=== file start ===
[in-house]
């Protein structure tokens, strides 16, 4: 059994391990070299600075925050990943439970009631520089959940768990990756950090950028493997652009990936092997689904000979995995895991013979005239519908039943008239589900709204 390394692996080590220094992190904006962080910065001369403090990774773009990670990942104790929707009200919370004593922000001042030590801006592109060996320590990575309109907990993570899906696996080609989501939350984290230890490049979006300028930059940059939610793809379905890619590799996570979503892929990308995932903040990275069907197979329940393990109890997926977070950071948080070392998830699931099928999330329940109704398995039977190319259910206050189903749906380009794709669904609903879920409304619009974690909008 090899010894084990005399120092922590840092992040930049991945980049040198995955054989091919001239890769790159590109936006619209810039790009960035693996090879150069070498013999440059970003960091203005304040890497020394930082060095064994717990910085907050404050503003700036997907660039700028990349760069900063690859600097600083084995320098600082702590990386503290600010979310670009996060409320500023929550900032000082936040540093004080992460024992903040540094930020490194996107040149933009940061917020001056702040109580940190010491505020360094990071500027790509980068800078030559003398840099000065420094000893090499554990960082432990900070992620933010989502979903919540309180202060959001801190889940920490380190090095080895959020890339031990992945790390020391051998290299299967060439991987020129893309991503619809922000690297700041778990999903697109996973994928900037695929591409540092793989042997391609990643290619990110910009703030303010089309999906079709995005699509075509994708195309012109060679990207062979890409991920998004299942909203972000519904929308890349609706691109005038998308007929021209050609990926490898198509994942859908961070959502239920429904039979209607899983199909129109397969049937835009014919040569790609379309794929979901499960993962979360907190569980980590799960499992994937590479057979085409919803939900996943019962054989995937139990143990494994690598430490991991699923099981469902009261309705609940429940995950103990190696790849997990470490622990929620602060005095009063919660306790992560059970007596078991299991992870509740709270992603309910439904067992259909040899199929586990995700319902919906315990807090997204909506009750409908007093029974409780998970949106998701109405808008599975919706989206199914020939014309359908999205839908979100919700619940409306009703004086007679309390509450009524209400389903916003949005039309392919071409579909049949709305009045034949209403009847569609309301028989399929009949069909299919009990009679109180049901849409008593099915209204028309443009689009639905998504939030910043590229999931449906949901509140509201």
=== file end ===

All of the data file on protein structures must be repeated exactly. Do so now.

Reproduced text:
[in-house]
């Protein structure tokens, strides 16, 4: 059994391990070299600075925050990943439970009631520089959940768990990756950090950028493997652009990936092997689904000979995995895991013979005239519908039943008239589900709204 390394692996080590220094992190904006962080910065001369403090990774773009990670990942104790929707009200919370004593922000001042030590801006592109060996320590990575309109907990993570899906696996080609989501939350984290230890490049979006300028930059940059939610793809379905890619590799996570979503892929990308995932903040990275069907197979329940393990109890997926977070950071948080070392998830699931099928999330329940109704398995039977190319259910206050189903749906380009794709669904609903879920409304619009974690909008 090899010894084990005399120092922590840092992040930049991945980049040198995955054989091919001239890769790159590109936006619209810039790009960035693996090879150069070498013999440059970003960091203005304040890497020394930082060095064994717990910085907050404050503003700036997907660039700028990349760069900063690859600097600083084995320098600082702590990386503290600010979310670009996060409320500023929550900032000082936040540093004080992460024992903040540094930020490194996107040149933009940061917020001056702040109580940190010491505020360094990071500027790509980068800078030559003398840099000065420094000893090499554990960082432990900070992620933010989502979903919540309180202060959001801190889940920490380190090095080895959020890339031990992945790390020391051998290299299967060439991987020129893309991503619809922000690297700041778990999903697109996973994928900037695929591409540092793989042997391609990643290619990110910009703030303010089309999906079709995005699509075509994708195309012109060679990207062979890409991920998004299942909203972000519904929308890349609706691109005038998308007929021209050609990926490898198509994942859908961070959502239920429904039979209607899983199909129109397969049937835009014919040569790609379309794929979901499960993962979360907190569980980590799960499992994937590479057979085409919803939900996943019962054989995937139990143990494994690598430490991991699923099981469902009261309705609940429940995950103990190696790849997990470490622990929620602060005095009063919660306790992560059970007596078991299991992870509740709270992603309910439904067992259909040899199929586990995700319902919906315990807090997204909506009750409908007093029974409780998970949106998701109405808008599975919706989206199914020939014309359908999205839908979100919700619940409306009703004086007679309390509450009524209400389903916003949005039309392919071409579909049949709305009045034949209403009847569609309301028989399929009949069909299919009990009679109180049901849409008593099915209204028309443009689009639905998504939030910043590229999931449906949901509140509201």